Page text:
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Blog post we love badge jpgEditor’s note: Attachment Parenting International (API) is so grateful to the parents who share their experiences on this blog. Many of our writers have their own personal blogs where they share more about their unique brand of Attachment Parenting. We want to take the opportunity to highlight blog posts beyond API that capture the essence of API’s Eight Principles of Parenting:

Today, we want to recognize a post written by Krystal Newton, a stay-at-home mom to 2 boys, on her blog, Mommy Laughs:

“I have been parenting the only way that feels right, and it just so happens to fall into the Attachment Parenting message. When I wrote this blog post, I wanted to reach out to women struggling with making the decision to breastfeed long-term. I want them to see that it’s a beautiful relationship and an opportunity to just take a step back, to settle down, and to have a few peaceful moments with your child.” ~ Krystal

krystal newton, mommy laughs, preschool post highlightI Breastfed My Preschooler For Selfish Reasons

… I don’t breastfeed my 3 year old for the nutritional benefits (though those are a plus) or to make a statement. I don’t breastfeed him, because it’s the only way I know to comfort him or because I refuse to let him grow up. I breastfeed my 3 year old, because in those short quiet moments, I have the ability to pause my hectic life and love him, snuggle him, and reminisce on our journey. It forces me to slow down and notice the little things: How his hair sweeps over his eyebrows, how the dimples in his hands are disappearing, how he smirks in his sleep, and how beautiful he is. These quiet snuggles are less frequent as he grows so incredibly independent. While the benefits of extended breastfeeding are endless, my reasoning for choosing to let Colton decide to wean are somewhat selfish in that I love nursing him just as much as he does…

Read the entire post here, and enjoy!

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pixabay - rio olympcsAn American competitive swimmer, 31-year-old Michael Phelps is the most decorated Olympian of all time, having won 28 medals, most of them golds. I believe he was raised with Attachment Parenting — and this parenting approach helped get him to the podium.

As we know, Attachment Parenting (AP) is a continuum of parenting behaviors centered on strong, healthy emotional bonds. The result is not only a compassionate, insightful child with a natural inclination for healthy relationships, but also — and this is sometimes the best-kept secret of AP — self-confidence and a defined sense of self and talents.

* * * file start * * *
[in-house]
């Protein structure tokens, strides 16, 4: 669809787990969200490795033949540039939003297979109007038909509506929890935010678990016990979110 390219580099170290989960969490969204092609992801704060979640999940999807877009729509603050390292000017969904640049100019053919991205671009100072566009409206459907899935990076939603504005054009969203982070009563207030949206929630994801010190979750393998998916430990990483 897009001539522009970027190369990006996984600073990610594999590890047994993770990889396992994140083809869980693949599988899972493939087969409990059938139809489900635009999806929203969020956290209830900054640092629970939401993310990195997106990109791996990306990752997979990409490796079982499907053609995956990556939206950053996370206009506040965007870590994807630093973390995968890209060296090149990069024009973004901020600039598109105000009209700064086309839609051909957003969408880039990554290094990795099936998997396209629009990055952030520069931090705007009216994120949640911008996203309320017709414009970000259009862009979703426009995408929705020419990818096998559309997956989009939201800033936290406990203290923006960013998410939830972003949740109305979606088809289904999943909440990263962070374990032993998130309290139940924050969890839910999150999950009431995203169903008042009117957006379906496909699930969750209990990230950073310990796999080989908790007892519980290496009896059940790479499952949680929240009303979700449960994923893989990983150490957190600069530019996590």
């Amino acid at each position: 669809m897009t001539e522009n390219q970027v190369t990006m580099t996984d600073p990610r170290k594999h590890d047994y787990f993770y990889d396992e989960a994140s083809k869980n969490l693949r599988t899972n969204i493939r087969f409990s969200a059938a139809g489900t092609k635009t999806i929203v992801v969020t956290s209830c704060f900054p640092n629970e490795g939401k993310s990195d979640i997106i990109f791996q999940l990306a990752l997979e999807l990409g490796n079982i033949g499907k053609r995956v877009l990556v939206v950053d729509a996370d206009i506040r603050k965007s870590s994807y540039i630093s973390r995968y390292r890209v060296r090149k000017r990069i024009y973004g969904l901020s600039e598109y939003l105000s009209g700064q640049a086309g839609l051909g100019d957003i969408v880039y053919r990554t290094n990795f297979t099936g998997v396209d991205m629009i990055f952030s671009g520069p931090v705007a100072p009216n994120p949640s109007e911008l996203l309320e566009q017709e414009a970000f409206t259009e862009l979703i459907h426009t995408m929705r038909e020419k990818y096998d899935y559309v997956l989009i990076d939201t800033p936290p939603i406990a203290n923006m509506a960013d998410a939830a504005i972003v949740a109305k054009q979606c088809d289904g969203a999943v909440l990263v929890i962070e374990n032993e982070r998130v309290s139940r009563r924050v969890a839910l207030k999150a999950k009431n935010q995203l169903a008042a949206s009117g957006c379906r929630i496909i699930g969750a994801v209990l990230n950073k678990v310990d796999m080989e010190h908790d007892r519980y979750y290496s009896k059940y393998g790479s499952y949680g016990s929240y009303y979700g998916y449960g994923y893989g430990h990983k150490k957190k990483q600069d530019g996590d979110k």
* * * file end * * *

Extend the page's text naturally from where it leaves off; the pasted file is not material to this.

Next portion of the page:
Healthy self-esteem naturally flows out of a healthy parent-child relationship where the child feels free and safe, emotionally and physically, to learn and grow and develop his talents and strengthen his more challenging areas of temperament.

Attachment Parenting is not, in itself, breastfeeding or babywearing or cosleeping. These are choices of some parents to provide a more attachment-based family environment, but these parenting behaviors are not what define Attachment Parenting. Rather, AP is about the attitude that a parent comes with into the parent-child relationship.

Michael Phelps was diagnosed at age 9 with Attention Deficit Hyperactivity Disorder (ADHD). Through my own and others’ parenting experiences with ADHD, raising children in an authoritarian (“do as I say, or else”) or a permissive (“do whatever you want”) do not work with ADHD. The authoritative parenting style — which includes parenting approaches, like AP, that take parent-child attachment into account — is a must for any spirited child.

In this Editor’s Pick, I want to highlight an article from ADDitude magazine, which spotlights Michael’s mother and her attitude toward parenting a child with ADHD.

Spiritedness — temperamental traits that we find challenging in our children — can test even the most patient, creative parents. ADHD is like a collection of certain temperamental traits that many parents, teachers, and others find very challenging — and a diagnosis often carries an assumption of low potential in that child. The hallmarks of ADHD — inability to regulate focus, impulsivity, hyperactivity whether physically or mentally, low frustration tolerance — as a set can, under certain circumstances, lead to a higher risk of problems in school, on the job, in relationships, and in life in general. But the key word here is “certain” circumstances: ADHD doesn’t guarantee a child a life of low potential.

Michael’s mother, middle school principal and single parent Debbie Phelps, certainly didn’t let ADHD hold back her parenting potential, either — as her son’s success not only in the pool, but in life as well, can attest.

“It just hit my heart,” Debbie told ADDitude. “It made me want to prove everyone wrong. I knew that, if I collaborated with Michael, he could achieve anything he set his mind to.”